Milarrochy Bay: Milarrochy Bay campsite is open to tents, caravans and other vehicles. There is a large shower and toilet block and drinking water. An onsite store sells basic products like milk, cans of food and fresh bread and pastries throughout the day. The campsite is busier and noisier than Sollochy, but it is a great location for some of the National Park’s best walks and for those doing the West Highland Way.
St Mocha Coffee Shop & Ice Cream Parlour
St. Mocha serves delicious coffee supplied by ethical Scottish roasters, in a lovely little location close to the harbour at Balmaha. The cafe itself is cosy and rustic; with sofas, a log-burner, shelves of books and a large amount of Scottish tartan. Serving cake, coffee, light meals and homemade ice cream, the cafe can be busy in the summer months with visitors to Inchcailloch Island and Conic Hill, as well as West Highland Way hikers. We'd suggest getting your coffee and cake to takeaway and sitting somewhere peaceful, watching the boats gently bobbing up and down at Balmaha harbour or driving to Milarrochy Bay picnic area.
Getting there: Situated in Balmaha on the Eastern shores of Loch Lomond. Park for free at the visitor centre.
Opening times: The cafe is open 10.00 - 17.00, Monday to Sunday.
The Cobbler (Ben Arthur)
Hike | 7 miles
A hike up The Cobbler (also known as Ben Arthur) makes an excellent day-walk in the Arrochar Alps, with breathtaking views down to Loch Long, Ben Lomond on the other side of the valley, and a number of surrounding peaks and forests. Starting from the carpark at the northern point of Loch Long, the hike begins by ascending a windy path through Argyll Forest Park (signposted from the road) before the landscape opens up and the peak of The Cobbler with it's distinct, jagged shape (almost resembling the Cerro Torre of Patagonia!) can be seen looming in the not-so-far distance. Summit views won't disappoint on a clear day, with winding lochs, thick forests and mountain peaks all in sight.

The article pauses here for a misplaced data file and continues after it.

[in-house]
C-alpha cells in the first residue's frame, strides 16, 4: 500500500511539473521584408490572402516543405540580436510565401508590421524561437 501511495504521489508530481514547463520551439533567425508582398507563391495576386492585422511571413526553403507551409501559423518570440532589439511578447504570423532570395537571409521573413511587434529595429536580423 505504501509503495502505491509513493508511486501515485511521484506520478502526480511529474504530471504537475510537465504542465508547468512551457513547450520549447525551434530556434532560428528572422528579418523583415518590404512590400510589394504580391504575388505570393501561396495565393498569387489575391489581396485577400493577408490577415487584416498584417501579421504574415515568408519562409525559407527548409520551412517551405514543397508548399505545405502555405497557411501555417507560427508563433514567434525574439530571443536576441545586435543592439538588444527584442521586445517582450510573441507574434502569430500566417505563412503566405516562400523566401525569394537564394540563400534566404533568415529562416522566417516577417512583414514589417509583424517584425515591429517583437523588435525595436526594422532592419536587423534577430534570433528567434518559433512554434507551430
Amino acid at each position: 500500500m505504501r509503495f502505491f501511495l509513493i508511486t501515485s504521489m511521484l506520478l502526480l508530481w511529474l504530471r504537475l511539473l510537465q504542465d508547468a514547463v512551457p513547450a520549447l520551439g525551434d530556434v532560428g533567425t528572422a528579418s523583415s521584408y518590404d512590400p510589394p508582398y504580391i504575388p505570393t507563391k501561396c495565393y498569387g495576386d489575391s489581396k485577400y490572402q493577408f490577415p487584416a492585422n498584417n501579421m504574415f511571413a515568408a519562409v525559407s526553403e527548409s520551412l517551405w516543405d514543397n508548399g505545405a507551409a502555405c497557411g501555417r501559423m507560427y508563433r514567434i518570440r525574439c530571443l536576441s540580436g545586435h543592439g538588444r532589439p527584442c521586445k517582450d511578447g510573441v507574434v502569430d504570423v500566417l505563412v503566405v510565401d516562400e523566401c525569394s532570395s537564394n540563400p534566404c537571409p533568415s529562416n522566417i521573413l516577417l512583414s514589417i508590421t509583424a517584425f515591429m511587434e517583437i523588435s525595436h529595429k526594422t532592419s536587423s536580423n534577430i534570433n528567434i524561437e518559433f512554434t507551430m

Getting there: Heading up the western edge of Loch Lomond, turn left at Tarbet and park at Loch Long carpark (£1 all day).
Hike: From the carpark, head west crossing the A82 and heading into the Argyll Forest Park (signposted). Follow the path through the forest, then continue once you come out onto the moors. Pass the Narnain Boulders before reaching a junction of two paths. Turning left heads directly to the summit along a steep, jagged path, while heading straight before turning left after another 15-20 minutes of walking (0.7 miles, just after a small lochan on your right) takes a path around the back of the mountain, where views of Beinn Narnain and Beinn Ime are breathtaking. We recommend heading up the back way, and down the more direct route for the best views. Descend on the same or alternate path and return through the forest back to the carpark.
Gear: We recommend walking boots due to the rough terrain to the summit, and bring waterproofs and warm clothing as the weather can be unpredictable.
Food & drink: Grab a breakfast sandwich and piece of cake to take with you to the summit at the cafe at Mactavish's Service Station across from the carpark. Head to The Village Inn by the Loch after your hike.